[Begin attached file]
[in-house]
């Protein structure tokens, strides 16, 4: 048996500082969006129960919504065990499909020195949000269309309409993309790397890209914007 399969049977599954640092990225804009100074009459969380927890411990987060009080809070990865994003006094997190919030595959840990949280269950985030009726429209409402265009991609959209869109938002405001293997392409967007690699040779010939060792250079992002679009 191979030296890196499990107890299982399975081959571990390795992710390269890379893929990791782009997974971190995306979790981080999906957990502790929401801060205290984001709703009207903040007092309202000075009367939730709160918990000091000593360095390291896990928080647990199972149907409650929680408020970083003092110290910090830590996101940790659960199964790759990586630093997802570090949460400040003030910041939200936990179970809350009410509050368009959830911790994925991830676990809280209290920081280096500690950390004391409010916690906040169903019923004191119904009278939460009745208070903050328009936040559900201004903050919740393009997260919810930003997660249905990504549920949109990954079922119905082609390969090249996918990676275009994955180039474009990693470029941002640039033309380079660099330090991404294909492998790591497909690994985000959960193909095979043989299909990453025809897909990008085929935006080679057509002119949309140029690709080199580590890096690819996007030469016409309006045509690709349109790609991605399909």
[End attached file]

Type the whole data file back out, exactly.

[in-house]
């Protein structure tokens, strides 16, 4: 048996500082969006129960919504065990499909020195949000269309309409993309790397890209914007 399969049977599954640092990225804009100074009459969380927890411990987060009080809070990865994003006094997190919030595959840990949280269950985030009726429209409402265009991609959209869109938002405001293997392409967007690699040779010939060792250079992002679009 191979030296890196499990107890299982399975081959571990390795992710390269890379893929990791782009997974971190995306979790981080999906957990502790929401801060205290984001709703009207903040007092309202000075009367939730709160918990000091000593360095390291896990928080647990199972149907409650929680408020970083003092110290910090830590996101940790659960199964790759990586630093997802570090949460400040003030910041939200936990179970809350009410509050368009959830911790994925991830676990809280209290920081280096500690950390004391409010916690906040169903019923004191119904009278939460009745208070903050328009936040559900201004903050919740393009997260919810930003997660249905990504549920949109990954079922119905082609390969090249996918990676275009994955180039474009990693470029941002640039033309380079660099330090991404294909492998790591497909690994985000959960193909095979043989299909990453025809897909990008085929935006080679057509002119949309140029690709080199580590890096690819996007030469016409309006045509690709349109790609991605399909």